An inquest was held on the body, the same day, at the Harp Inn, before Dr Pierce, coroner, and a respectable jury, of which Mr Watts was the foreman.
  The jury, having been sworn, proceeded to view the body, which was laid on a stretcher in the parish church. The deceased appeared to be a fine young man of about 21 years of age, and possessed, even in death, features of a peculiarly attractive character. We have heard it stated that he was greatly beloved by the crew, and when one of the survivors was told that Darkie (for he went by that appellation in the ship) was drowned, he sobbed and wept bitterly.
The jury returned to the Inn, and as there was no evidence to be taken, a verdict of "found Dead on the Beach" was recorded.
  In answer to the learned Coroner, Mr Watts stated that he had with the aid of several friends succeeded in raising a sum of £27 to relieve the seven men who were saved. Sir Hugh Williams had given them one sovereign each and they all left Abergele well clad and with money in their pockets. The Coroner said that Abergele people had behaved most humanely. Their conduct to the poor fellows deserved the most unqualified commendation. Mr Watts further said that great exertions had been bestowed, especially by Dr Jones, to recover the sufferers, all of whom were in a very bad state. In fact, two of them were thought to be in a hopeless condition, and the doctor had once given them up, but, undaunted and untiring in his diligence, he said "let us try again". The last effort, happily, was successful. The Coroner observed that, as a medical man, he felt it due to Dr Jones to say that he had acted in this case with an extraordinary degree of skill and attention. The restoration of the men, having been so long in the water at this period of the year, spoke very highly of his abilities as a medical man.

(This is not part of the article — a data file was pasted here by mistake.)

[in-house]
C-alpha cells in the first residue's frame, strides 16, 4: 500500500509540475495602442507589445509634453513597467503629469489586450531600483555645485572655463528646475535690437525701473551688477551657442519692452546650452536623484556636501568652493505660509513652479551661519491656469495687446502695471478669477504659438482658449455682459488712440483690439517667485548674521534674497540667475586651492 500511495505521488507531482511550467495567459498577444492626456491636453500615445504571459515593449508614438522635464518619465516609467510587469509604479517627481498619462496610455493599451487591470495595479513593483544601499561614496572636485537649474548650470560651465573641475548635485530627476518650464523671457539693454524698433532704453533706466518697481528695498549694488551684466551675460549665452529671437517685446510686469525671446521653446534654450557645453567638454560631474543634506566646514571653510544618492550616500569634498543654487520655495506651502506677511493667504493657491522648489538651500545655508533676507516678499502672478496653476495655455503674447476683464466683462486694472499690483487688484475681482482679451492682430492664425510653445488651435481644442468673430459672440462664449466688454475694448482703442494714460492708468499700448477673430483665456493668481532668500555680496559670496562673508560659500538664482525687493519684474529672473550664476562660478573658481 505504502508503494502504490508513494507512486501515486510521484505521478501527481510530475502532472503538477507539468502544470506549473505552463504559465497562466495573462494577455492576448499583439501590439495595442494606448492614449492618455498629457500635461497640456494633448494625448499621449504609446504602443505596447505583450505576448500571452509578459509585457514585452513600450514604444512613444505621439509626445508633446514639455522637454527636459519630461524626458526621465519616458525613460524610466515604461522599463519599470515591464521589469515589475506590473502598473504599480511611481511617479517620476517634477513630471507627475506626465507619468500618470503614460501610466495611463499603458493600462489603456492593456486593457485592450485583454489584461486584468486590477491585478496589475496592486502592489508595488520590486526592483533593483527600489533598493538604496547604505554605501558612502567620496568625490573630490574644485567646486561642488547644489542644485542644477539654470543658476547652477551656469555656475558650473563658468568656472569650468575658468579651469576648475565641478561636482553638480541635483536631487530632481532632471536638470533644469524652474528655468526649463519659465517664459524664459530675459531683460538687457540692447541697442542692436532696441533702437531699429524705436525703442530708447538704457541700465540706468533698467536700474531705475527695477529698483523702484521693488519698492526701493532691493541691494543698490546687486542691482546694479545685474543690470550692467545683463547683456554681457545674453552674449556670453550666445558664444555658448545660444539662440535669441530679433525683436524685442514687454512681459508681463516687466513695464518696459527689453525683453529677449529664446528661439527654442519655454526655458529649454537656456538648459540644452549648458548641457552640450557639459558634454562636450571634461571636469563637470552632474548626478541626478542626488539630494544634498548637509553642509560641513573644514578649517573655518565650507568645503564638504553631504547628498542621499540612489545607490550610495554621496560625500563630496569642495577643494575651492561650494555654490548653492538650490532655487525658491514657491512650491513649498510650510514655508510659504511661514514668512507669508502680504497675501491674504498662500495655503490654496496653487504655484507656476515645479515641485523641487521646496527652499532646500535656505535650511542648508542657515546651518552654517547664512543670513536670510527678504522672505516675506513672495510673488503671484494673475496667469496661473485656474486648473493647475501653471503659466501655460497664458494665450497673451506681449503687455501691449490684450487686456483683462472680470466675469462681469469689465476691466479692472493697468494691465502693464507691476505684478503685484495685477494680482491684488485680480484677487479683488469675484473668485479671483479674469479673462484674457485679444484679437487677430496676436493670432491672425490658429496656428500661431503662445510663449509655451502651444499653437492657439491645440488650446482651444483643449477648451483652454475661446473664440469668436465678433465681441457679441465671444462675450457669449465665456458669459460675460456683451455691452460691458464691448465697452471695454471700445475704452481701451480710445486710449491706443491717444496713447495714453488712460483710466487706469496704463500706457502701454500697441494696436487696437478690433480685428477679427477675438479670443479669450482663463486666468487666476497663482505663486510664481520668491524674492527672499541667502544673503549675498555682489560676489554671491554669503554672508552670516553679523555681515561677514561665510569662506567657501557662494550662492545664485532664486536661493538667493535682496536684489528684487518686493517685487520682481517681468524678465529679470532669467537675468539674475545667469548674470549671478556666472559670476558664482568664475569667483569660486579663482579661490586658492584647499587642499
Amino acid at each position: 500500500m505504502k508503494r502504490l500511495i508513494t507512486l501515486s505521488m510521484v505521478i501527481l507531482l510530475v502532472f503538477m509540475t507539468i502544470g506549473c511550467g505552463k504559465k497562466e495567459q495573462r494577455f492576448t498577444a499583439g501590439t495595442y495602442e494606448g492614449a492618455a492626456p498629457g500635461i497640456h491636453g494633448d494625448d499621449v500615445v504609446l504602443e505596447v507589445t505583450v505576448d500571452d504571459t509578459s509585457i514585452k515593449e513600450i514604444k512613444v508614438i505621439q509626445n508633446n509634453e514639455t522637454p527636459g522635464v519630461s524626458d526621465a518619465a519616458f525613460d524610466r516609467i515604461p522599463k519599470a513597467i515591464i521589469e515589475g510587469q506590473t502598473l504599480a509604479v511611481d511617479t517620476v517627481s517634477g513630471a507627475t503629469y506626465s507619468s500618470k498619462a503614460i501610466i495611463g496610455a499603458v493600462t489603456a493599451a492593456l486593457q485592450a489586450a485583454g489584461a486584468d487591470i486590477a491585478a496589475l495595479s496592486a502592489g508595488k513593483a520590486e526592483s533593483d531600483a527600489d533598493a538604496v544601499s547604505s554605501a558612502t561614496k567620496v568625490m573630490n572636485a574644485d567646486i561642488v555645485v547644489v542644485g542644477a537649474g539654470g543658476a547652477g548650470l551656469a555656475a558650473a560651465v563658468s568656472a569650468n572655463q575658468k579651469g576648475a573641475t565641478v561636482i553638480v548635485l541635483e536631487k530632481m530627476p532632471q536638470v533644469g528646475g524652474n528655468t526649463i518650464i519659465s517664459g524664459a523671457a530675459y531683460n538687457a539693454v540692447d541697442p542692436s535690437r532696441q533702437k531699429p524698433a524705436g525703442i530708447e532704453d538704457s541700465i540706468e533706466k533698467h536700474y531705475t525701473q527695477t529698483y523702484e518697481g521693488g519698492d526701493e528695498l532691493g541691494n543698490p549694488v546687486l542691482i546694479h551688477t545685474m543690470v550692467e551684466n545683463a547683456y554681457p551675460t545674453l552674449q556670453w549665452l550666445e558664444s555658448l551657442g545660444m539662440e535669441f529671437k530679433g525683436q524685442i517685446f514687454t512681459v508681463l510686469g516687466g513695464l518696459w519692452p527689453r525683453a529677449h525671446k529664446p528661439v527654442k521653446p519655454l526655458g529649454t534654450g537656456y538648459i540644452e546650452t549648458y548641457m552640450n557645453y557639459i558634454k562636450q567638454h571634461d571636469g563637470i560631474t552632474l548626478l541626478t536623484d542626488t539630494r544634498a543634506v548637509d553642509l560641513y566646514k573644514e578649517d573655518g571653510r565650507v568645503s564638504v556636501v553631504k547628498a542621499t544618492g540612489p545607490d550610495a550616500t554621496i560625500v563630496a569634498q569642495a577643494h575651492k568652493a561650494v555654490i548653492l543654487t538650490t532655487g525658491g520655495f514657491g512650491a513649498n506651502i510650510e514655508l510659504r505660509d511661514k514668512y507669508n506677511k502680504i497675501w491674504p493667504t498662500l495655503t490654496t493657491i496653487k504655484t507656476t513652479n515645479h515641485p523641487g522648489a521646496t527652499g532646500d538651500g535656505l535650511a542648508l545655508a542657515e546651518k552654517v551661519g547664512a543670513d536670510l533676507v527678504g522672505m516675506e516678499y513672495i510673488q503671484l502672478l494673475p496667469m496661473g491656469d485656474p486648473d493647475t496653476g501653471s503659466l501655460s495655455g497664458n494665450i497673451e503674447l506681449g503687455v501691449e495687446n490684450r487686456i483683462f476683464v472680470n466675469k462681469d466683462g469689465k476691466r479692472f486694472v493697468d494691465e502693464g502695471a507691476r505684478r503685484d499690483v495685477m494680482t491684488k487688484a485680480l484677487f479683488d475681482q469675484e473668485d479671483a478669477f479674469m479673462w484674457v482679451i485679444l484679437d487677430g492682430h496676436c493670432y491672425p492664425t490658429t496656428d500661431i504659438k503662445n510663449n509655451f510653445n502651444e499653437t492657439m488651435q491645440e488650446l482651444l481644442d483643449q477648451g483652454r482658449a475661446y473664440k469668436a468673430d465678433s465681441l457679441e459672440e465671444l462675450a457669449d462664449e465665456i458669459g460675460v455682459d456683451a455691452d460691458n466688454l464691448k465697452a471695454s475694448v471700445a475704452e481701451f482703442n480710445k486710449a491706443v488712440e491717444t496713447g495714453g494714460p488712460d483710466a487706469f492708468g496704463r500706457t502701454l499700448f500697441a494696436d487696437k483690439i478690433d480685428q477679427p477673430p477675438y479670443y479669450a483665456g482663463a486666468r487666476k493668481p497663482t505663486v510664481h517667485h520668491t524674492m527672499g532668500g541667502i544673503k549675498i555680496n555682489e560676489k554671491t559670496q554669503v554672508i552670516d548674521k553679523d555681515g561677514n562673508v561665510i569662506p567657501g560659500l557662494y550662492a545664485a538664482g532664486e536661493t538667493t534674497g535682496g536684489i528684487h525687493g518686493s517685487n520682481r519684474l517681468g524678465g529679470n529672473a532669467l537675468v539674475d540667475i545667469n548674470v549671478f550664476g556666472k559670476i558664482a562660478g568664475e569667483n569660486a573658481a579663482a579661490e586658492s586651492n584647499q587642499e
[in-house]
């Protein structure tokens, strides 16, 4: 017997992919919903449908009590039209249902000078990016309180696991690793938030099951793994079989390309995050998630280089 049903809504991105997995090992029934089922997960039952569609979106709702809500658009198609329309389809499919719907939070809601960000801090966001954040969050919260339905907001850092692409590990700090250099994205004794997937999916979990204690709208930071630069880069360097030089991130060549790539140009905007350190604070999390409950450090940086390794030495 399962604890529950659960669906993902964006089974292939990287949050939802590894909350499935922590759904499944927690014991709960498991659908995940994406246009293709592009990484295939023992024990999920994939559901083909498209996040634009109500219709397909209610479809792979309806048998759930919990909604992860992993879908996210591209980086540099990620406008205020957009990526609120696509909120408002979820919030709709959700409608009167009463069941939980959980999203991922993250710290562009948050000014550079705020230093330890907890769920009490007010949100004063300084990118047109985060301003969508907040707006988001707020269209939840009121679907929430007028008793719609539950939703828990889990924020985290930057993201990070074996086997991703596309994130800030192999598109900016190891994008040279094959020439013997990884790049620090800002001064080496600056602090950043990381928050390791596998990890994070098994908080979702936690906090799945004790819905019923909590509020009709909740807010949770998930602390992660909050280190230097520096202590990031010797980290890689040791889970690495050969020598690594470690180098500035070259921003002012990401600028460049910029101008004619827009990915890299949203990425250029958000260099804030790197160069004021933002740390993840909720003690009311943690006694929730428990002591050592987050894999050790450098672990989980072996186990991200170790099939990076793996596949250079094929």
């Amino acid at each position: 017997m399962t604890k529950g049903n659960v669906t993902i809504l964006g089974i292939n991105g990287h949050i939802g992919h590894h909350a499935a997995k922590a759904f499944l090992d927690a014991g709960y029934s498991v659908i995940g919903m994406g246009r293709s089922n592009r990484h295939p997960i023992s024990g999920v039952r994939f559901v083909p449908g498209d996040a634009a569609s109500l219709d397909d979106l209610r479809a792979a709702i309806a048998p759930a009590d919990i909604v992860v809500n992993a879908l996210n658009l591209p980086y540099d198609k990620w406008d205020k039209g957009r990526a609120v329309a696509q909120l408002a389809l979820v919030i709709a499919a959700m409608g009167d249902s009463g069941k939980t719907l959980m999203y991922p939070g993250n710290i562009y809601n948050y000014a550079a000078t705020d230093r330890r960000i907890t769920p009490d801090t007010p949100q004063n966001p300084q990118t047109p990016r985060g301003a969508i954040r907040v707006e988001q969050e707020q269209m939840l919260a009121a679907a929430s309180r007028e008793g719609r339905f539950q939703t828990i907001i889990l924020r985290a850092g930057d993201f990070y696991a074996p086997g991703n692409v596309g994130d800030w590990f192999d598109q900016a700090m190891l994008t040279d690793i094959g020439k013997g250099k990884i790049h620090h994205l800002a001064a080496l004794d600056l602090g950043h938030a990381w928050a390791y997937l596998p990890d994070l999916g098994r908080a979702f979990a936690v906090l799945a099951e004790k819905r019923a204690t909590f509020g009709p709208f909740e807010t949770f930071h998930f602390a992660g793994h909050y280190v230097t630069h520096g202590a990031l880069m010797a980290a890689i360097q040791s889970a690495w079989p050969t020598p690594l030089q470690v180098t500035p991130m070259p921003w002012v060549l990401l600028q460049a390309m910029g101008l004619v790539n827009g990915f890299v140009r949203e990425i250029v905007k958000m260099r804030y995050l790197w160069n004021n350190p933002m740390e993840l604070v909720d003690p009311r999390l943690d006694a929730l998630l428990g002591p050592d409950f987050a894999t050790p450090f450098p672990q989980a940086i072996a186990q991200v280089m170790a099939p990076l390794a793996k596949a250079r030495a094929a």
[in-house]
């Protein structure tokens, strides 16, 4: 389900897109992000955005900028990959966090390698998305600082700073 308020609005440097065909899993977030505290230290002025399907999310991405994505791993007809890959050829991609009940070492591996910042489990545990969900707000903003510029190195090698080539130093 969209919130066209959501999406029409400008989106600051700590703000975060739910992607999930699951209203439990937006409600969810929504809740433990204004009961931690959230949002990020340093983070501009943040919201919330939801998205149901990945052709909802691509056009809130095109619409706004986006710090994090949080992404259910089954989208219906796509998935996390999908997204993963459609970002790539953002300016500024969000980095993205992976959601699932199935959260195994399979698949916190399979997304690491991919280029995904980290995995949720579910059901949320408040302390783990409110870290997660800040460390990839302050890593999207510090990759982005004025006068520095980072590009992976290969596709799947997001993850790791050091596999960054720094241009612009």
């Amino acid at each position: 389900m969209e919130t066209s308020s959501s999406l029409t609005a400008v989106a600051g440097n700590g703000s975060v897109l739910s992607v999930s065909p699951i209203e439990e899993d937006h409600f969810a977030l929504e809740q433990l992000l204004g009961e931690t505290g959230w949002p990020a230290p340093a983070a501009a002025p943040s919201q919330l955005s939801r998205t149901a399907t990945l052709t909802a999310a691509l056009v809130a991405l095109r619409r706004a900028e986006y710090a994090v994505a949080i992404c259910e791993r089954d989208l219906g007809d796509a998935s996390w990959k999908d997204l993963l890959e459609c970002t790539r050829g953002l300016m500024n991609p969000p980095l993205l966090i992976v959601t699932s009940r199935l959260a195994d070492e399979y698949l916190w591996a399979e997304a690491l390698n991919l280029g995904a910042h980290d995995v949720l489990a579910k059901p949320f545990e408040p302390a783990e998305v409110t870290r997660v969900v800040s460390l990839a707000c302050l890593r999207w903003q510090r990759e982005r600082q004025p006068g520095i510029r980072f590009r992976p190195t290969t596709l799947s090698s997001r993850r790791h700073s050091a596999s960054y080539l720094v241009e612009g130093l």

The body of the captain, George Cormack, and that of one named Townsend, were washed ashore on Monday, and an inquest was held on them before Dr Pierce, coroner, on Tuesday.
  A Mr Hughes, of Liverpool, attended the inquest to identify the bodies. He stated that he was the father of one of the seven men saved, and had been intimately acquainted with Captain Cormack. A verdict of "Accidentally Drowned" was returned by the jury. The Coroner thanked Mr Hughes for his kind services; and we may state as a further proof of his humane disposition that he provided a substantial coffin for the remains of his lost friend.

A fourth body of the eight drowned men, wrecked in the Guardian Angel, was washed ashore on the beach near this town[Abergele] on Saturday morning last [21st December]. An inquest was held the same day, at the Harp Inn, before Dr Price Williams, deputy coroner. The body was in a state of decomposition, the features being greatly distorted. No person appeared to attempt an identification. The jury returned a verdict of "Found drowned." As this paragraph may perchance gain perusal by some of the relatives, we may state that the deceased was apparently young, and wore on the little finger of his right hand a plain gold ring.

Postscript Since the Rhyl lifeboat was not able to reach the wreck in time, it was decided to site a lifeboat at Abergele.
The location of the wreck is not known - it was listed by MDHB as 2.5 miles north of the shore at Pensarn, near Abergele, in the region known as Rhyl Flats. Today (2019) parts of Rhyl Flats are only 2 metres deep at the lowest possible tide level. A fully laden vessel, such as the Guardian Angel, would draw as much as 5 metres.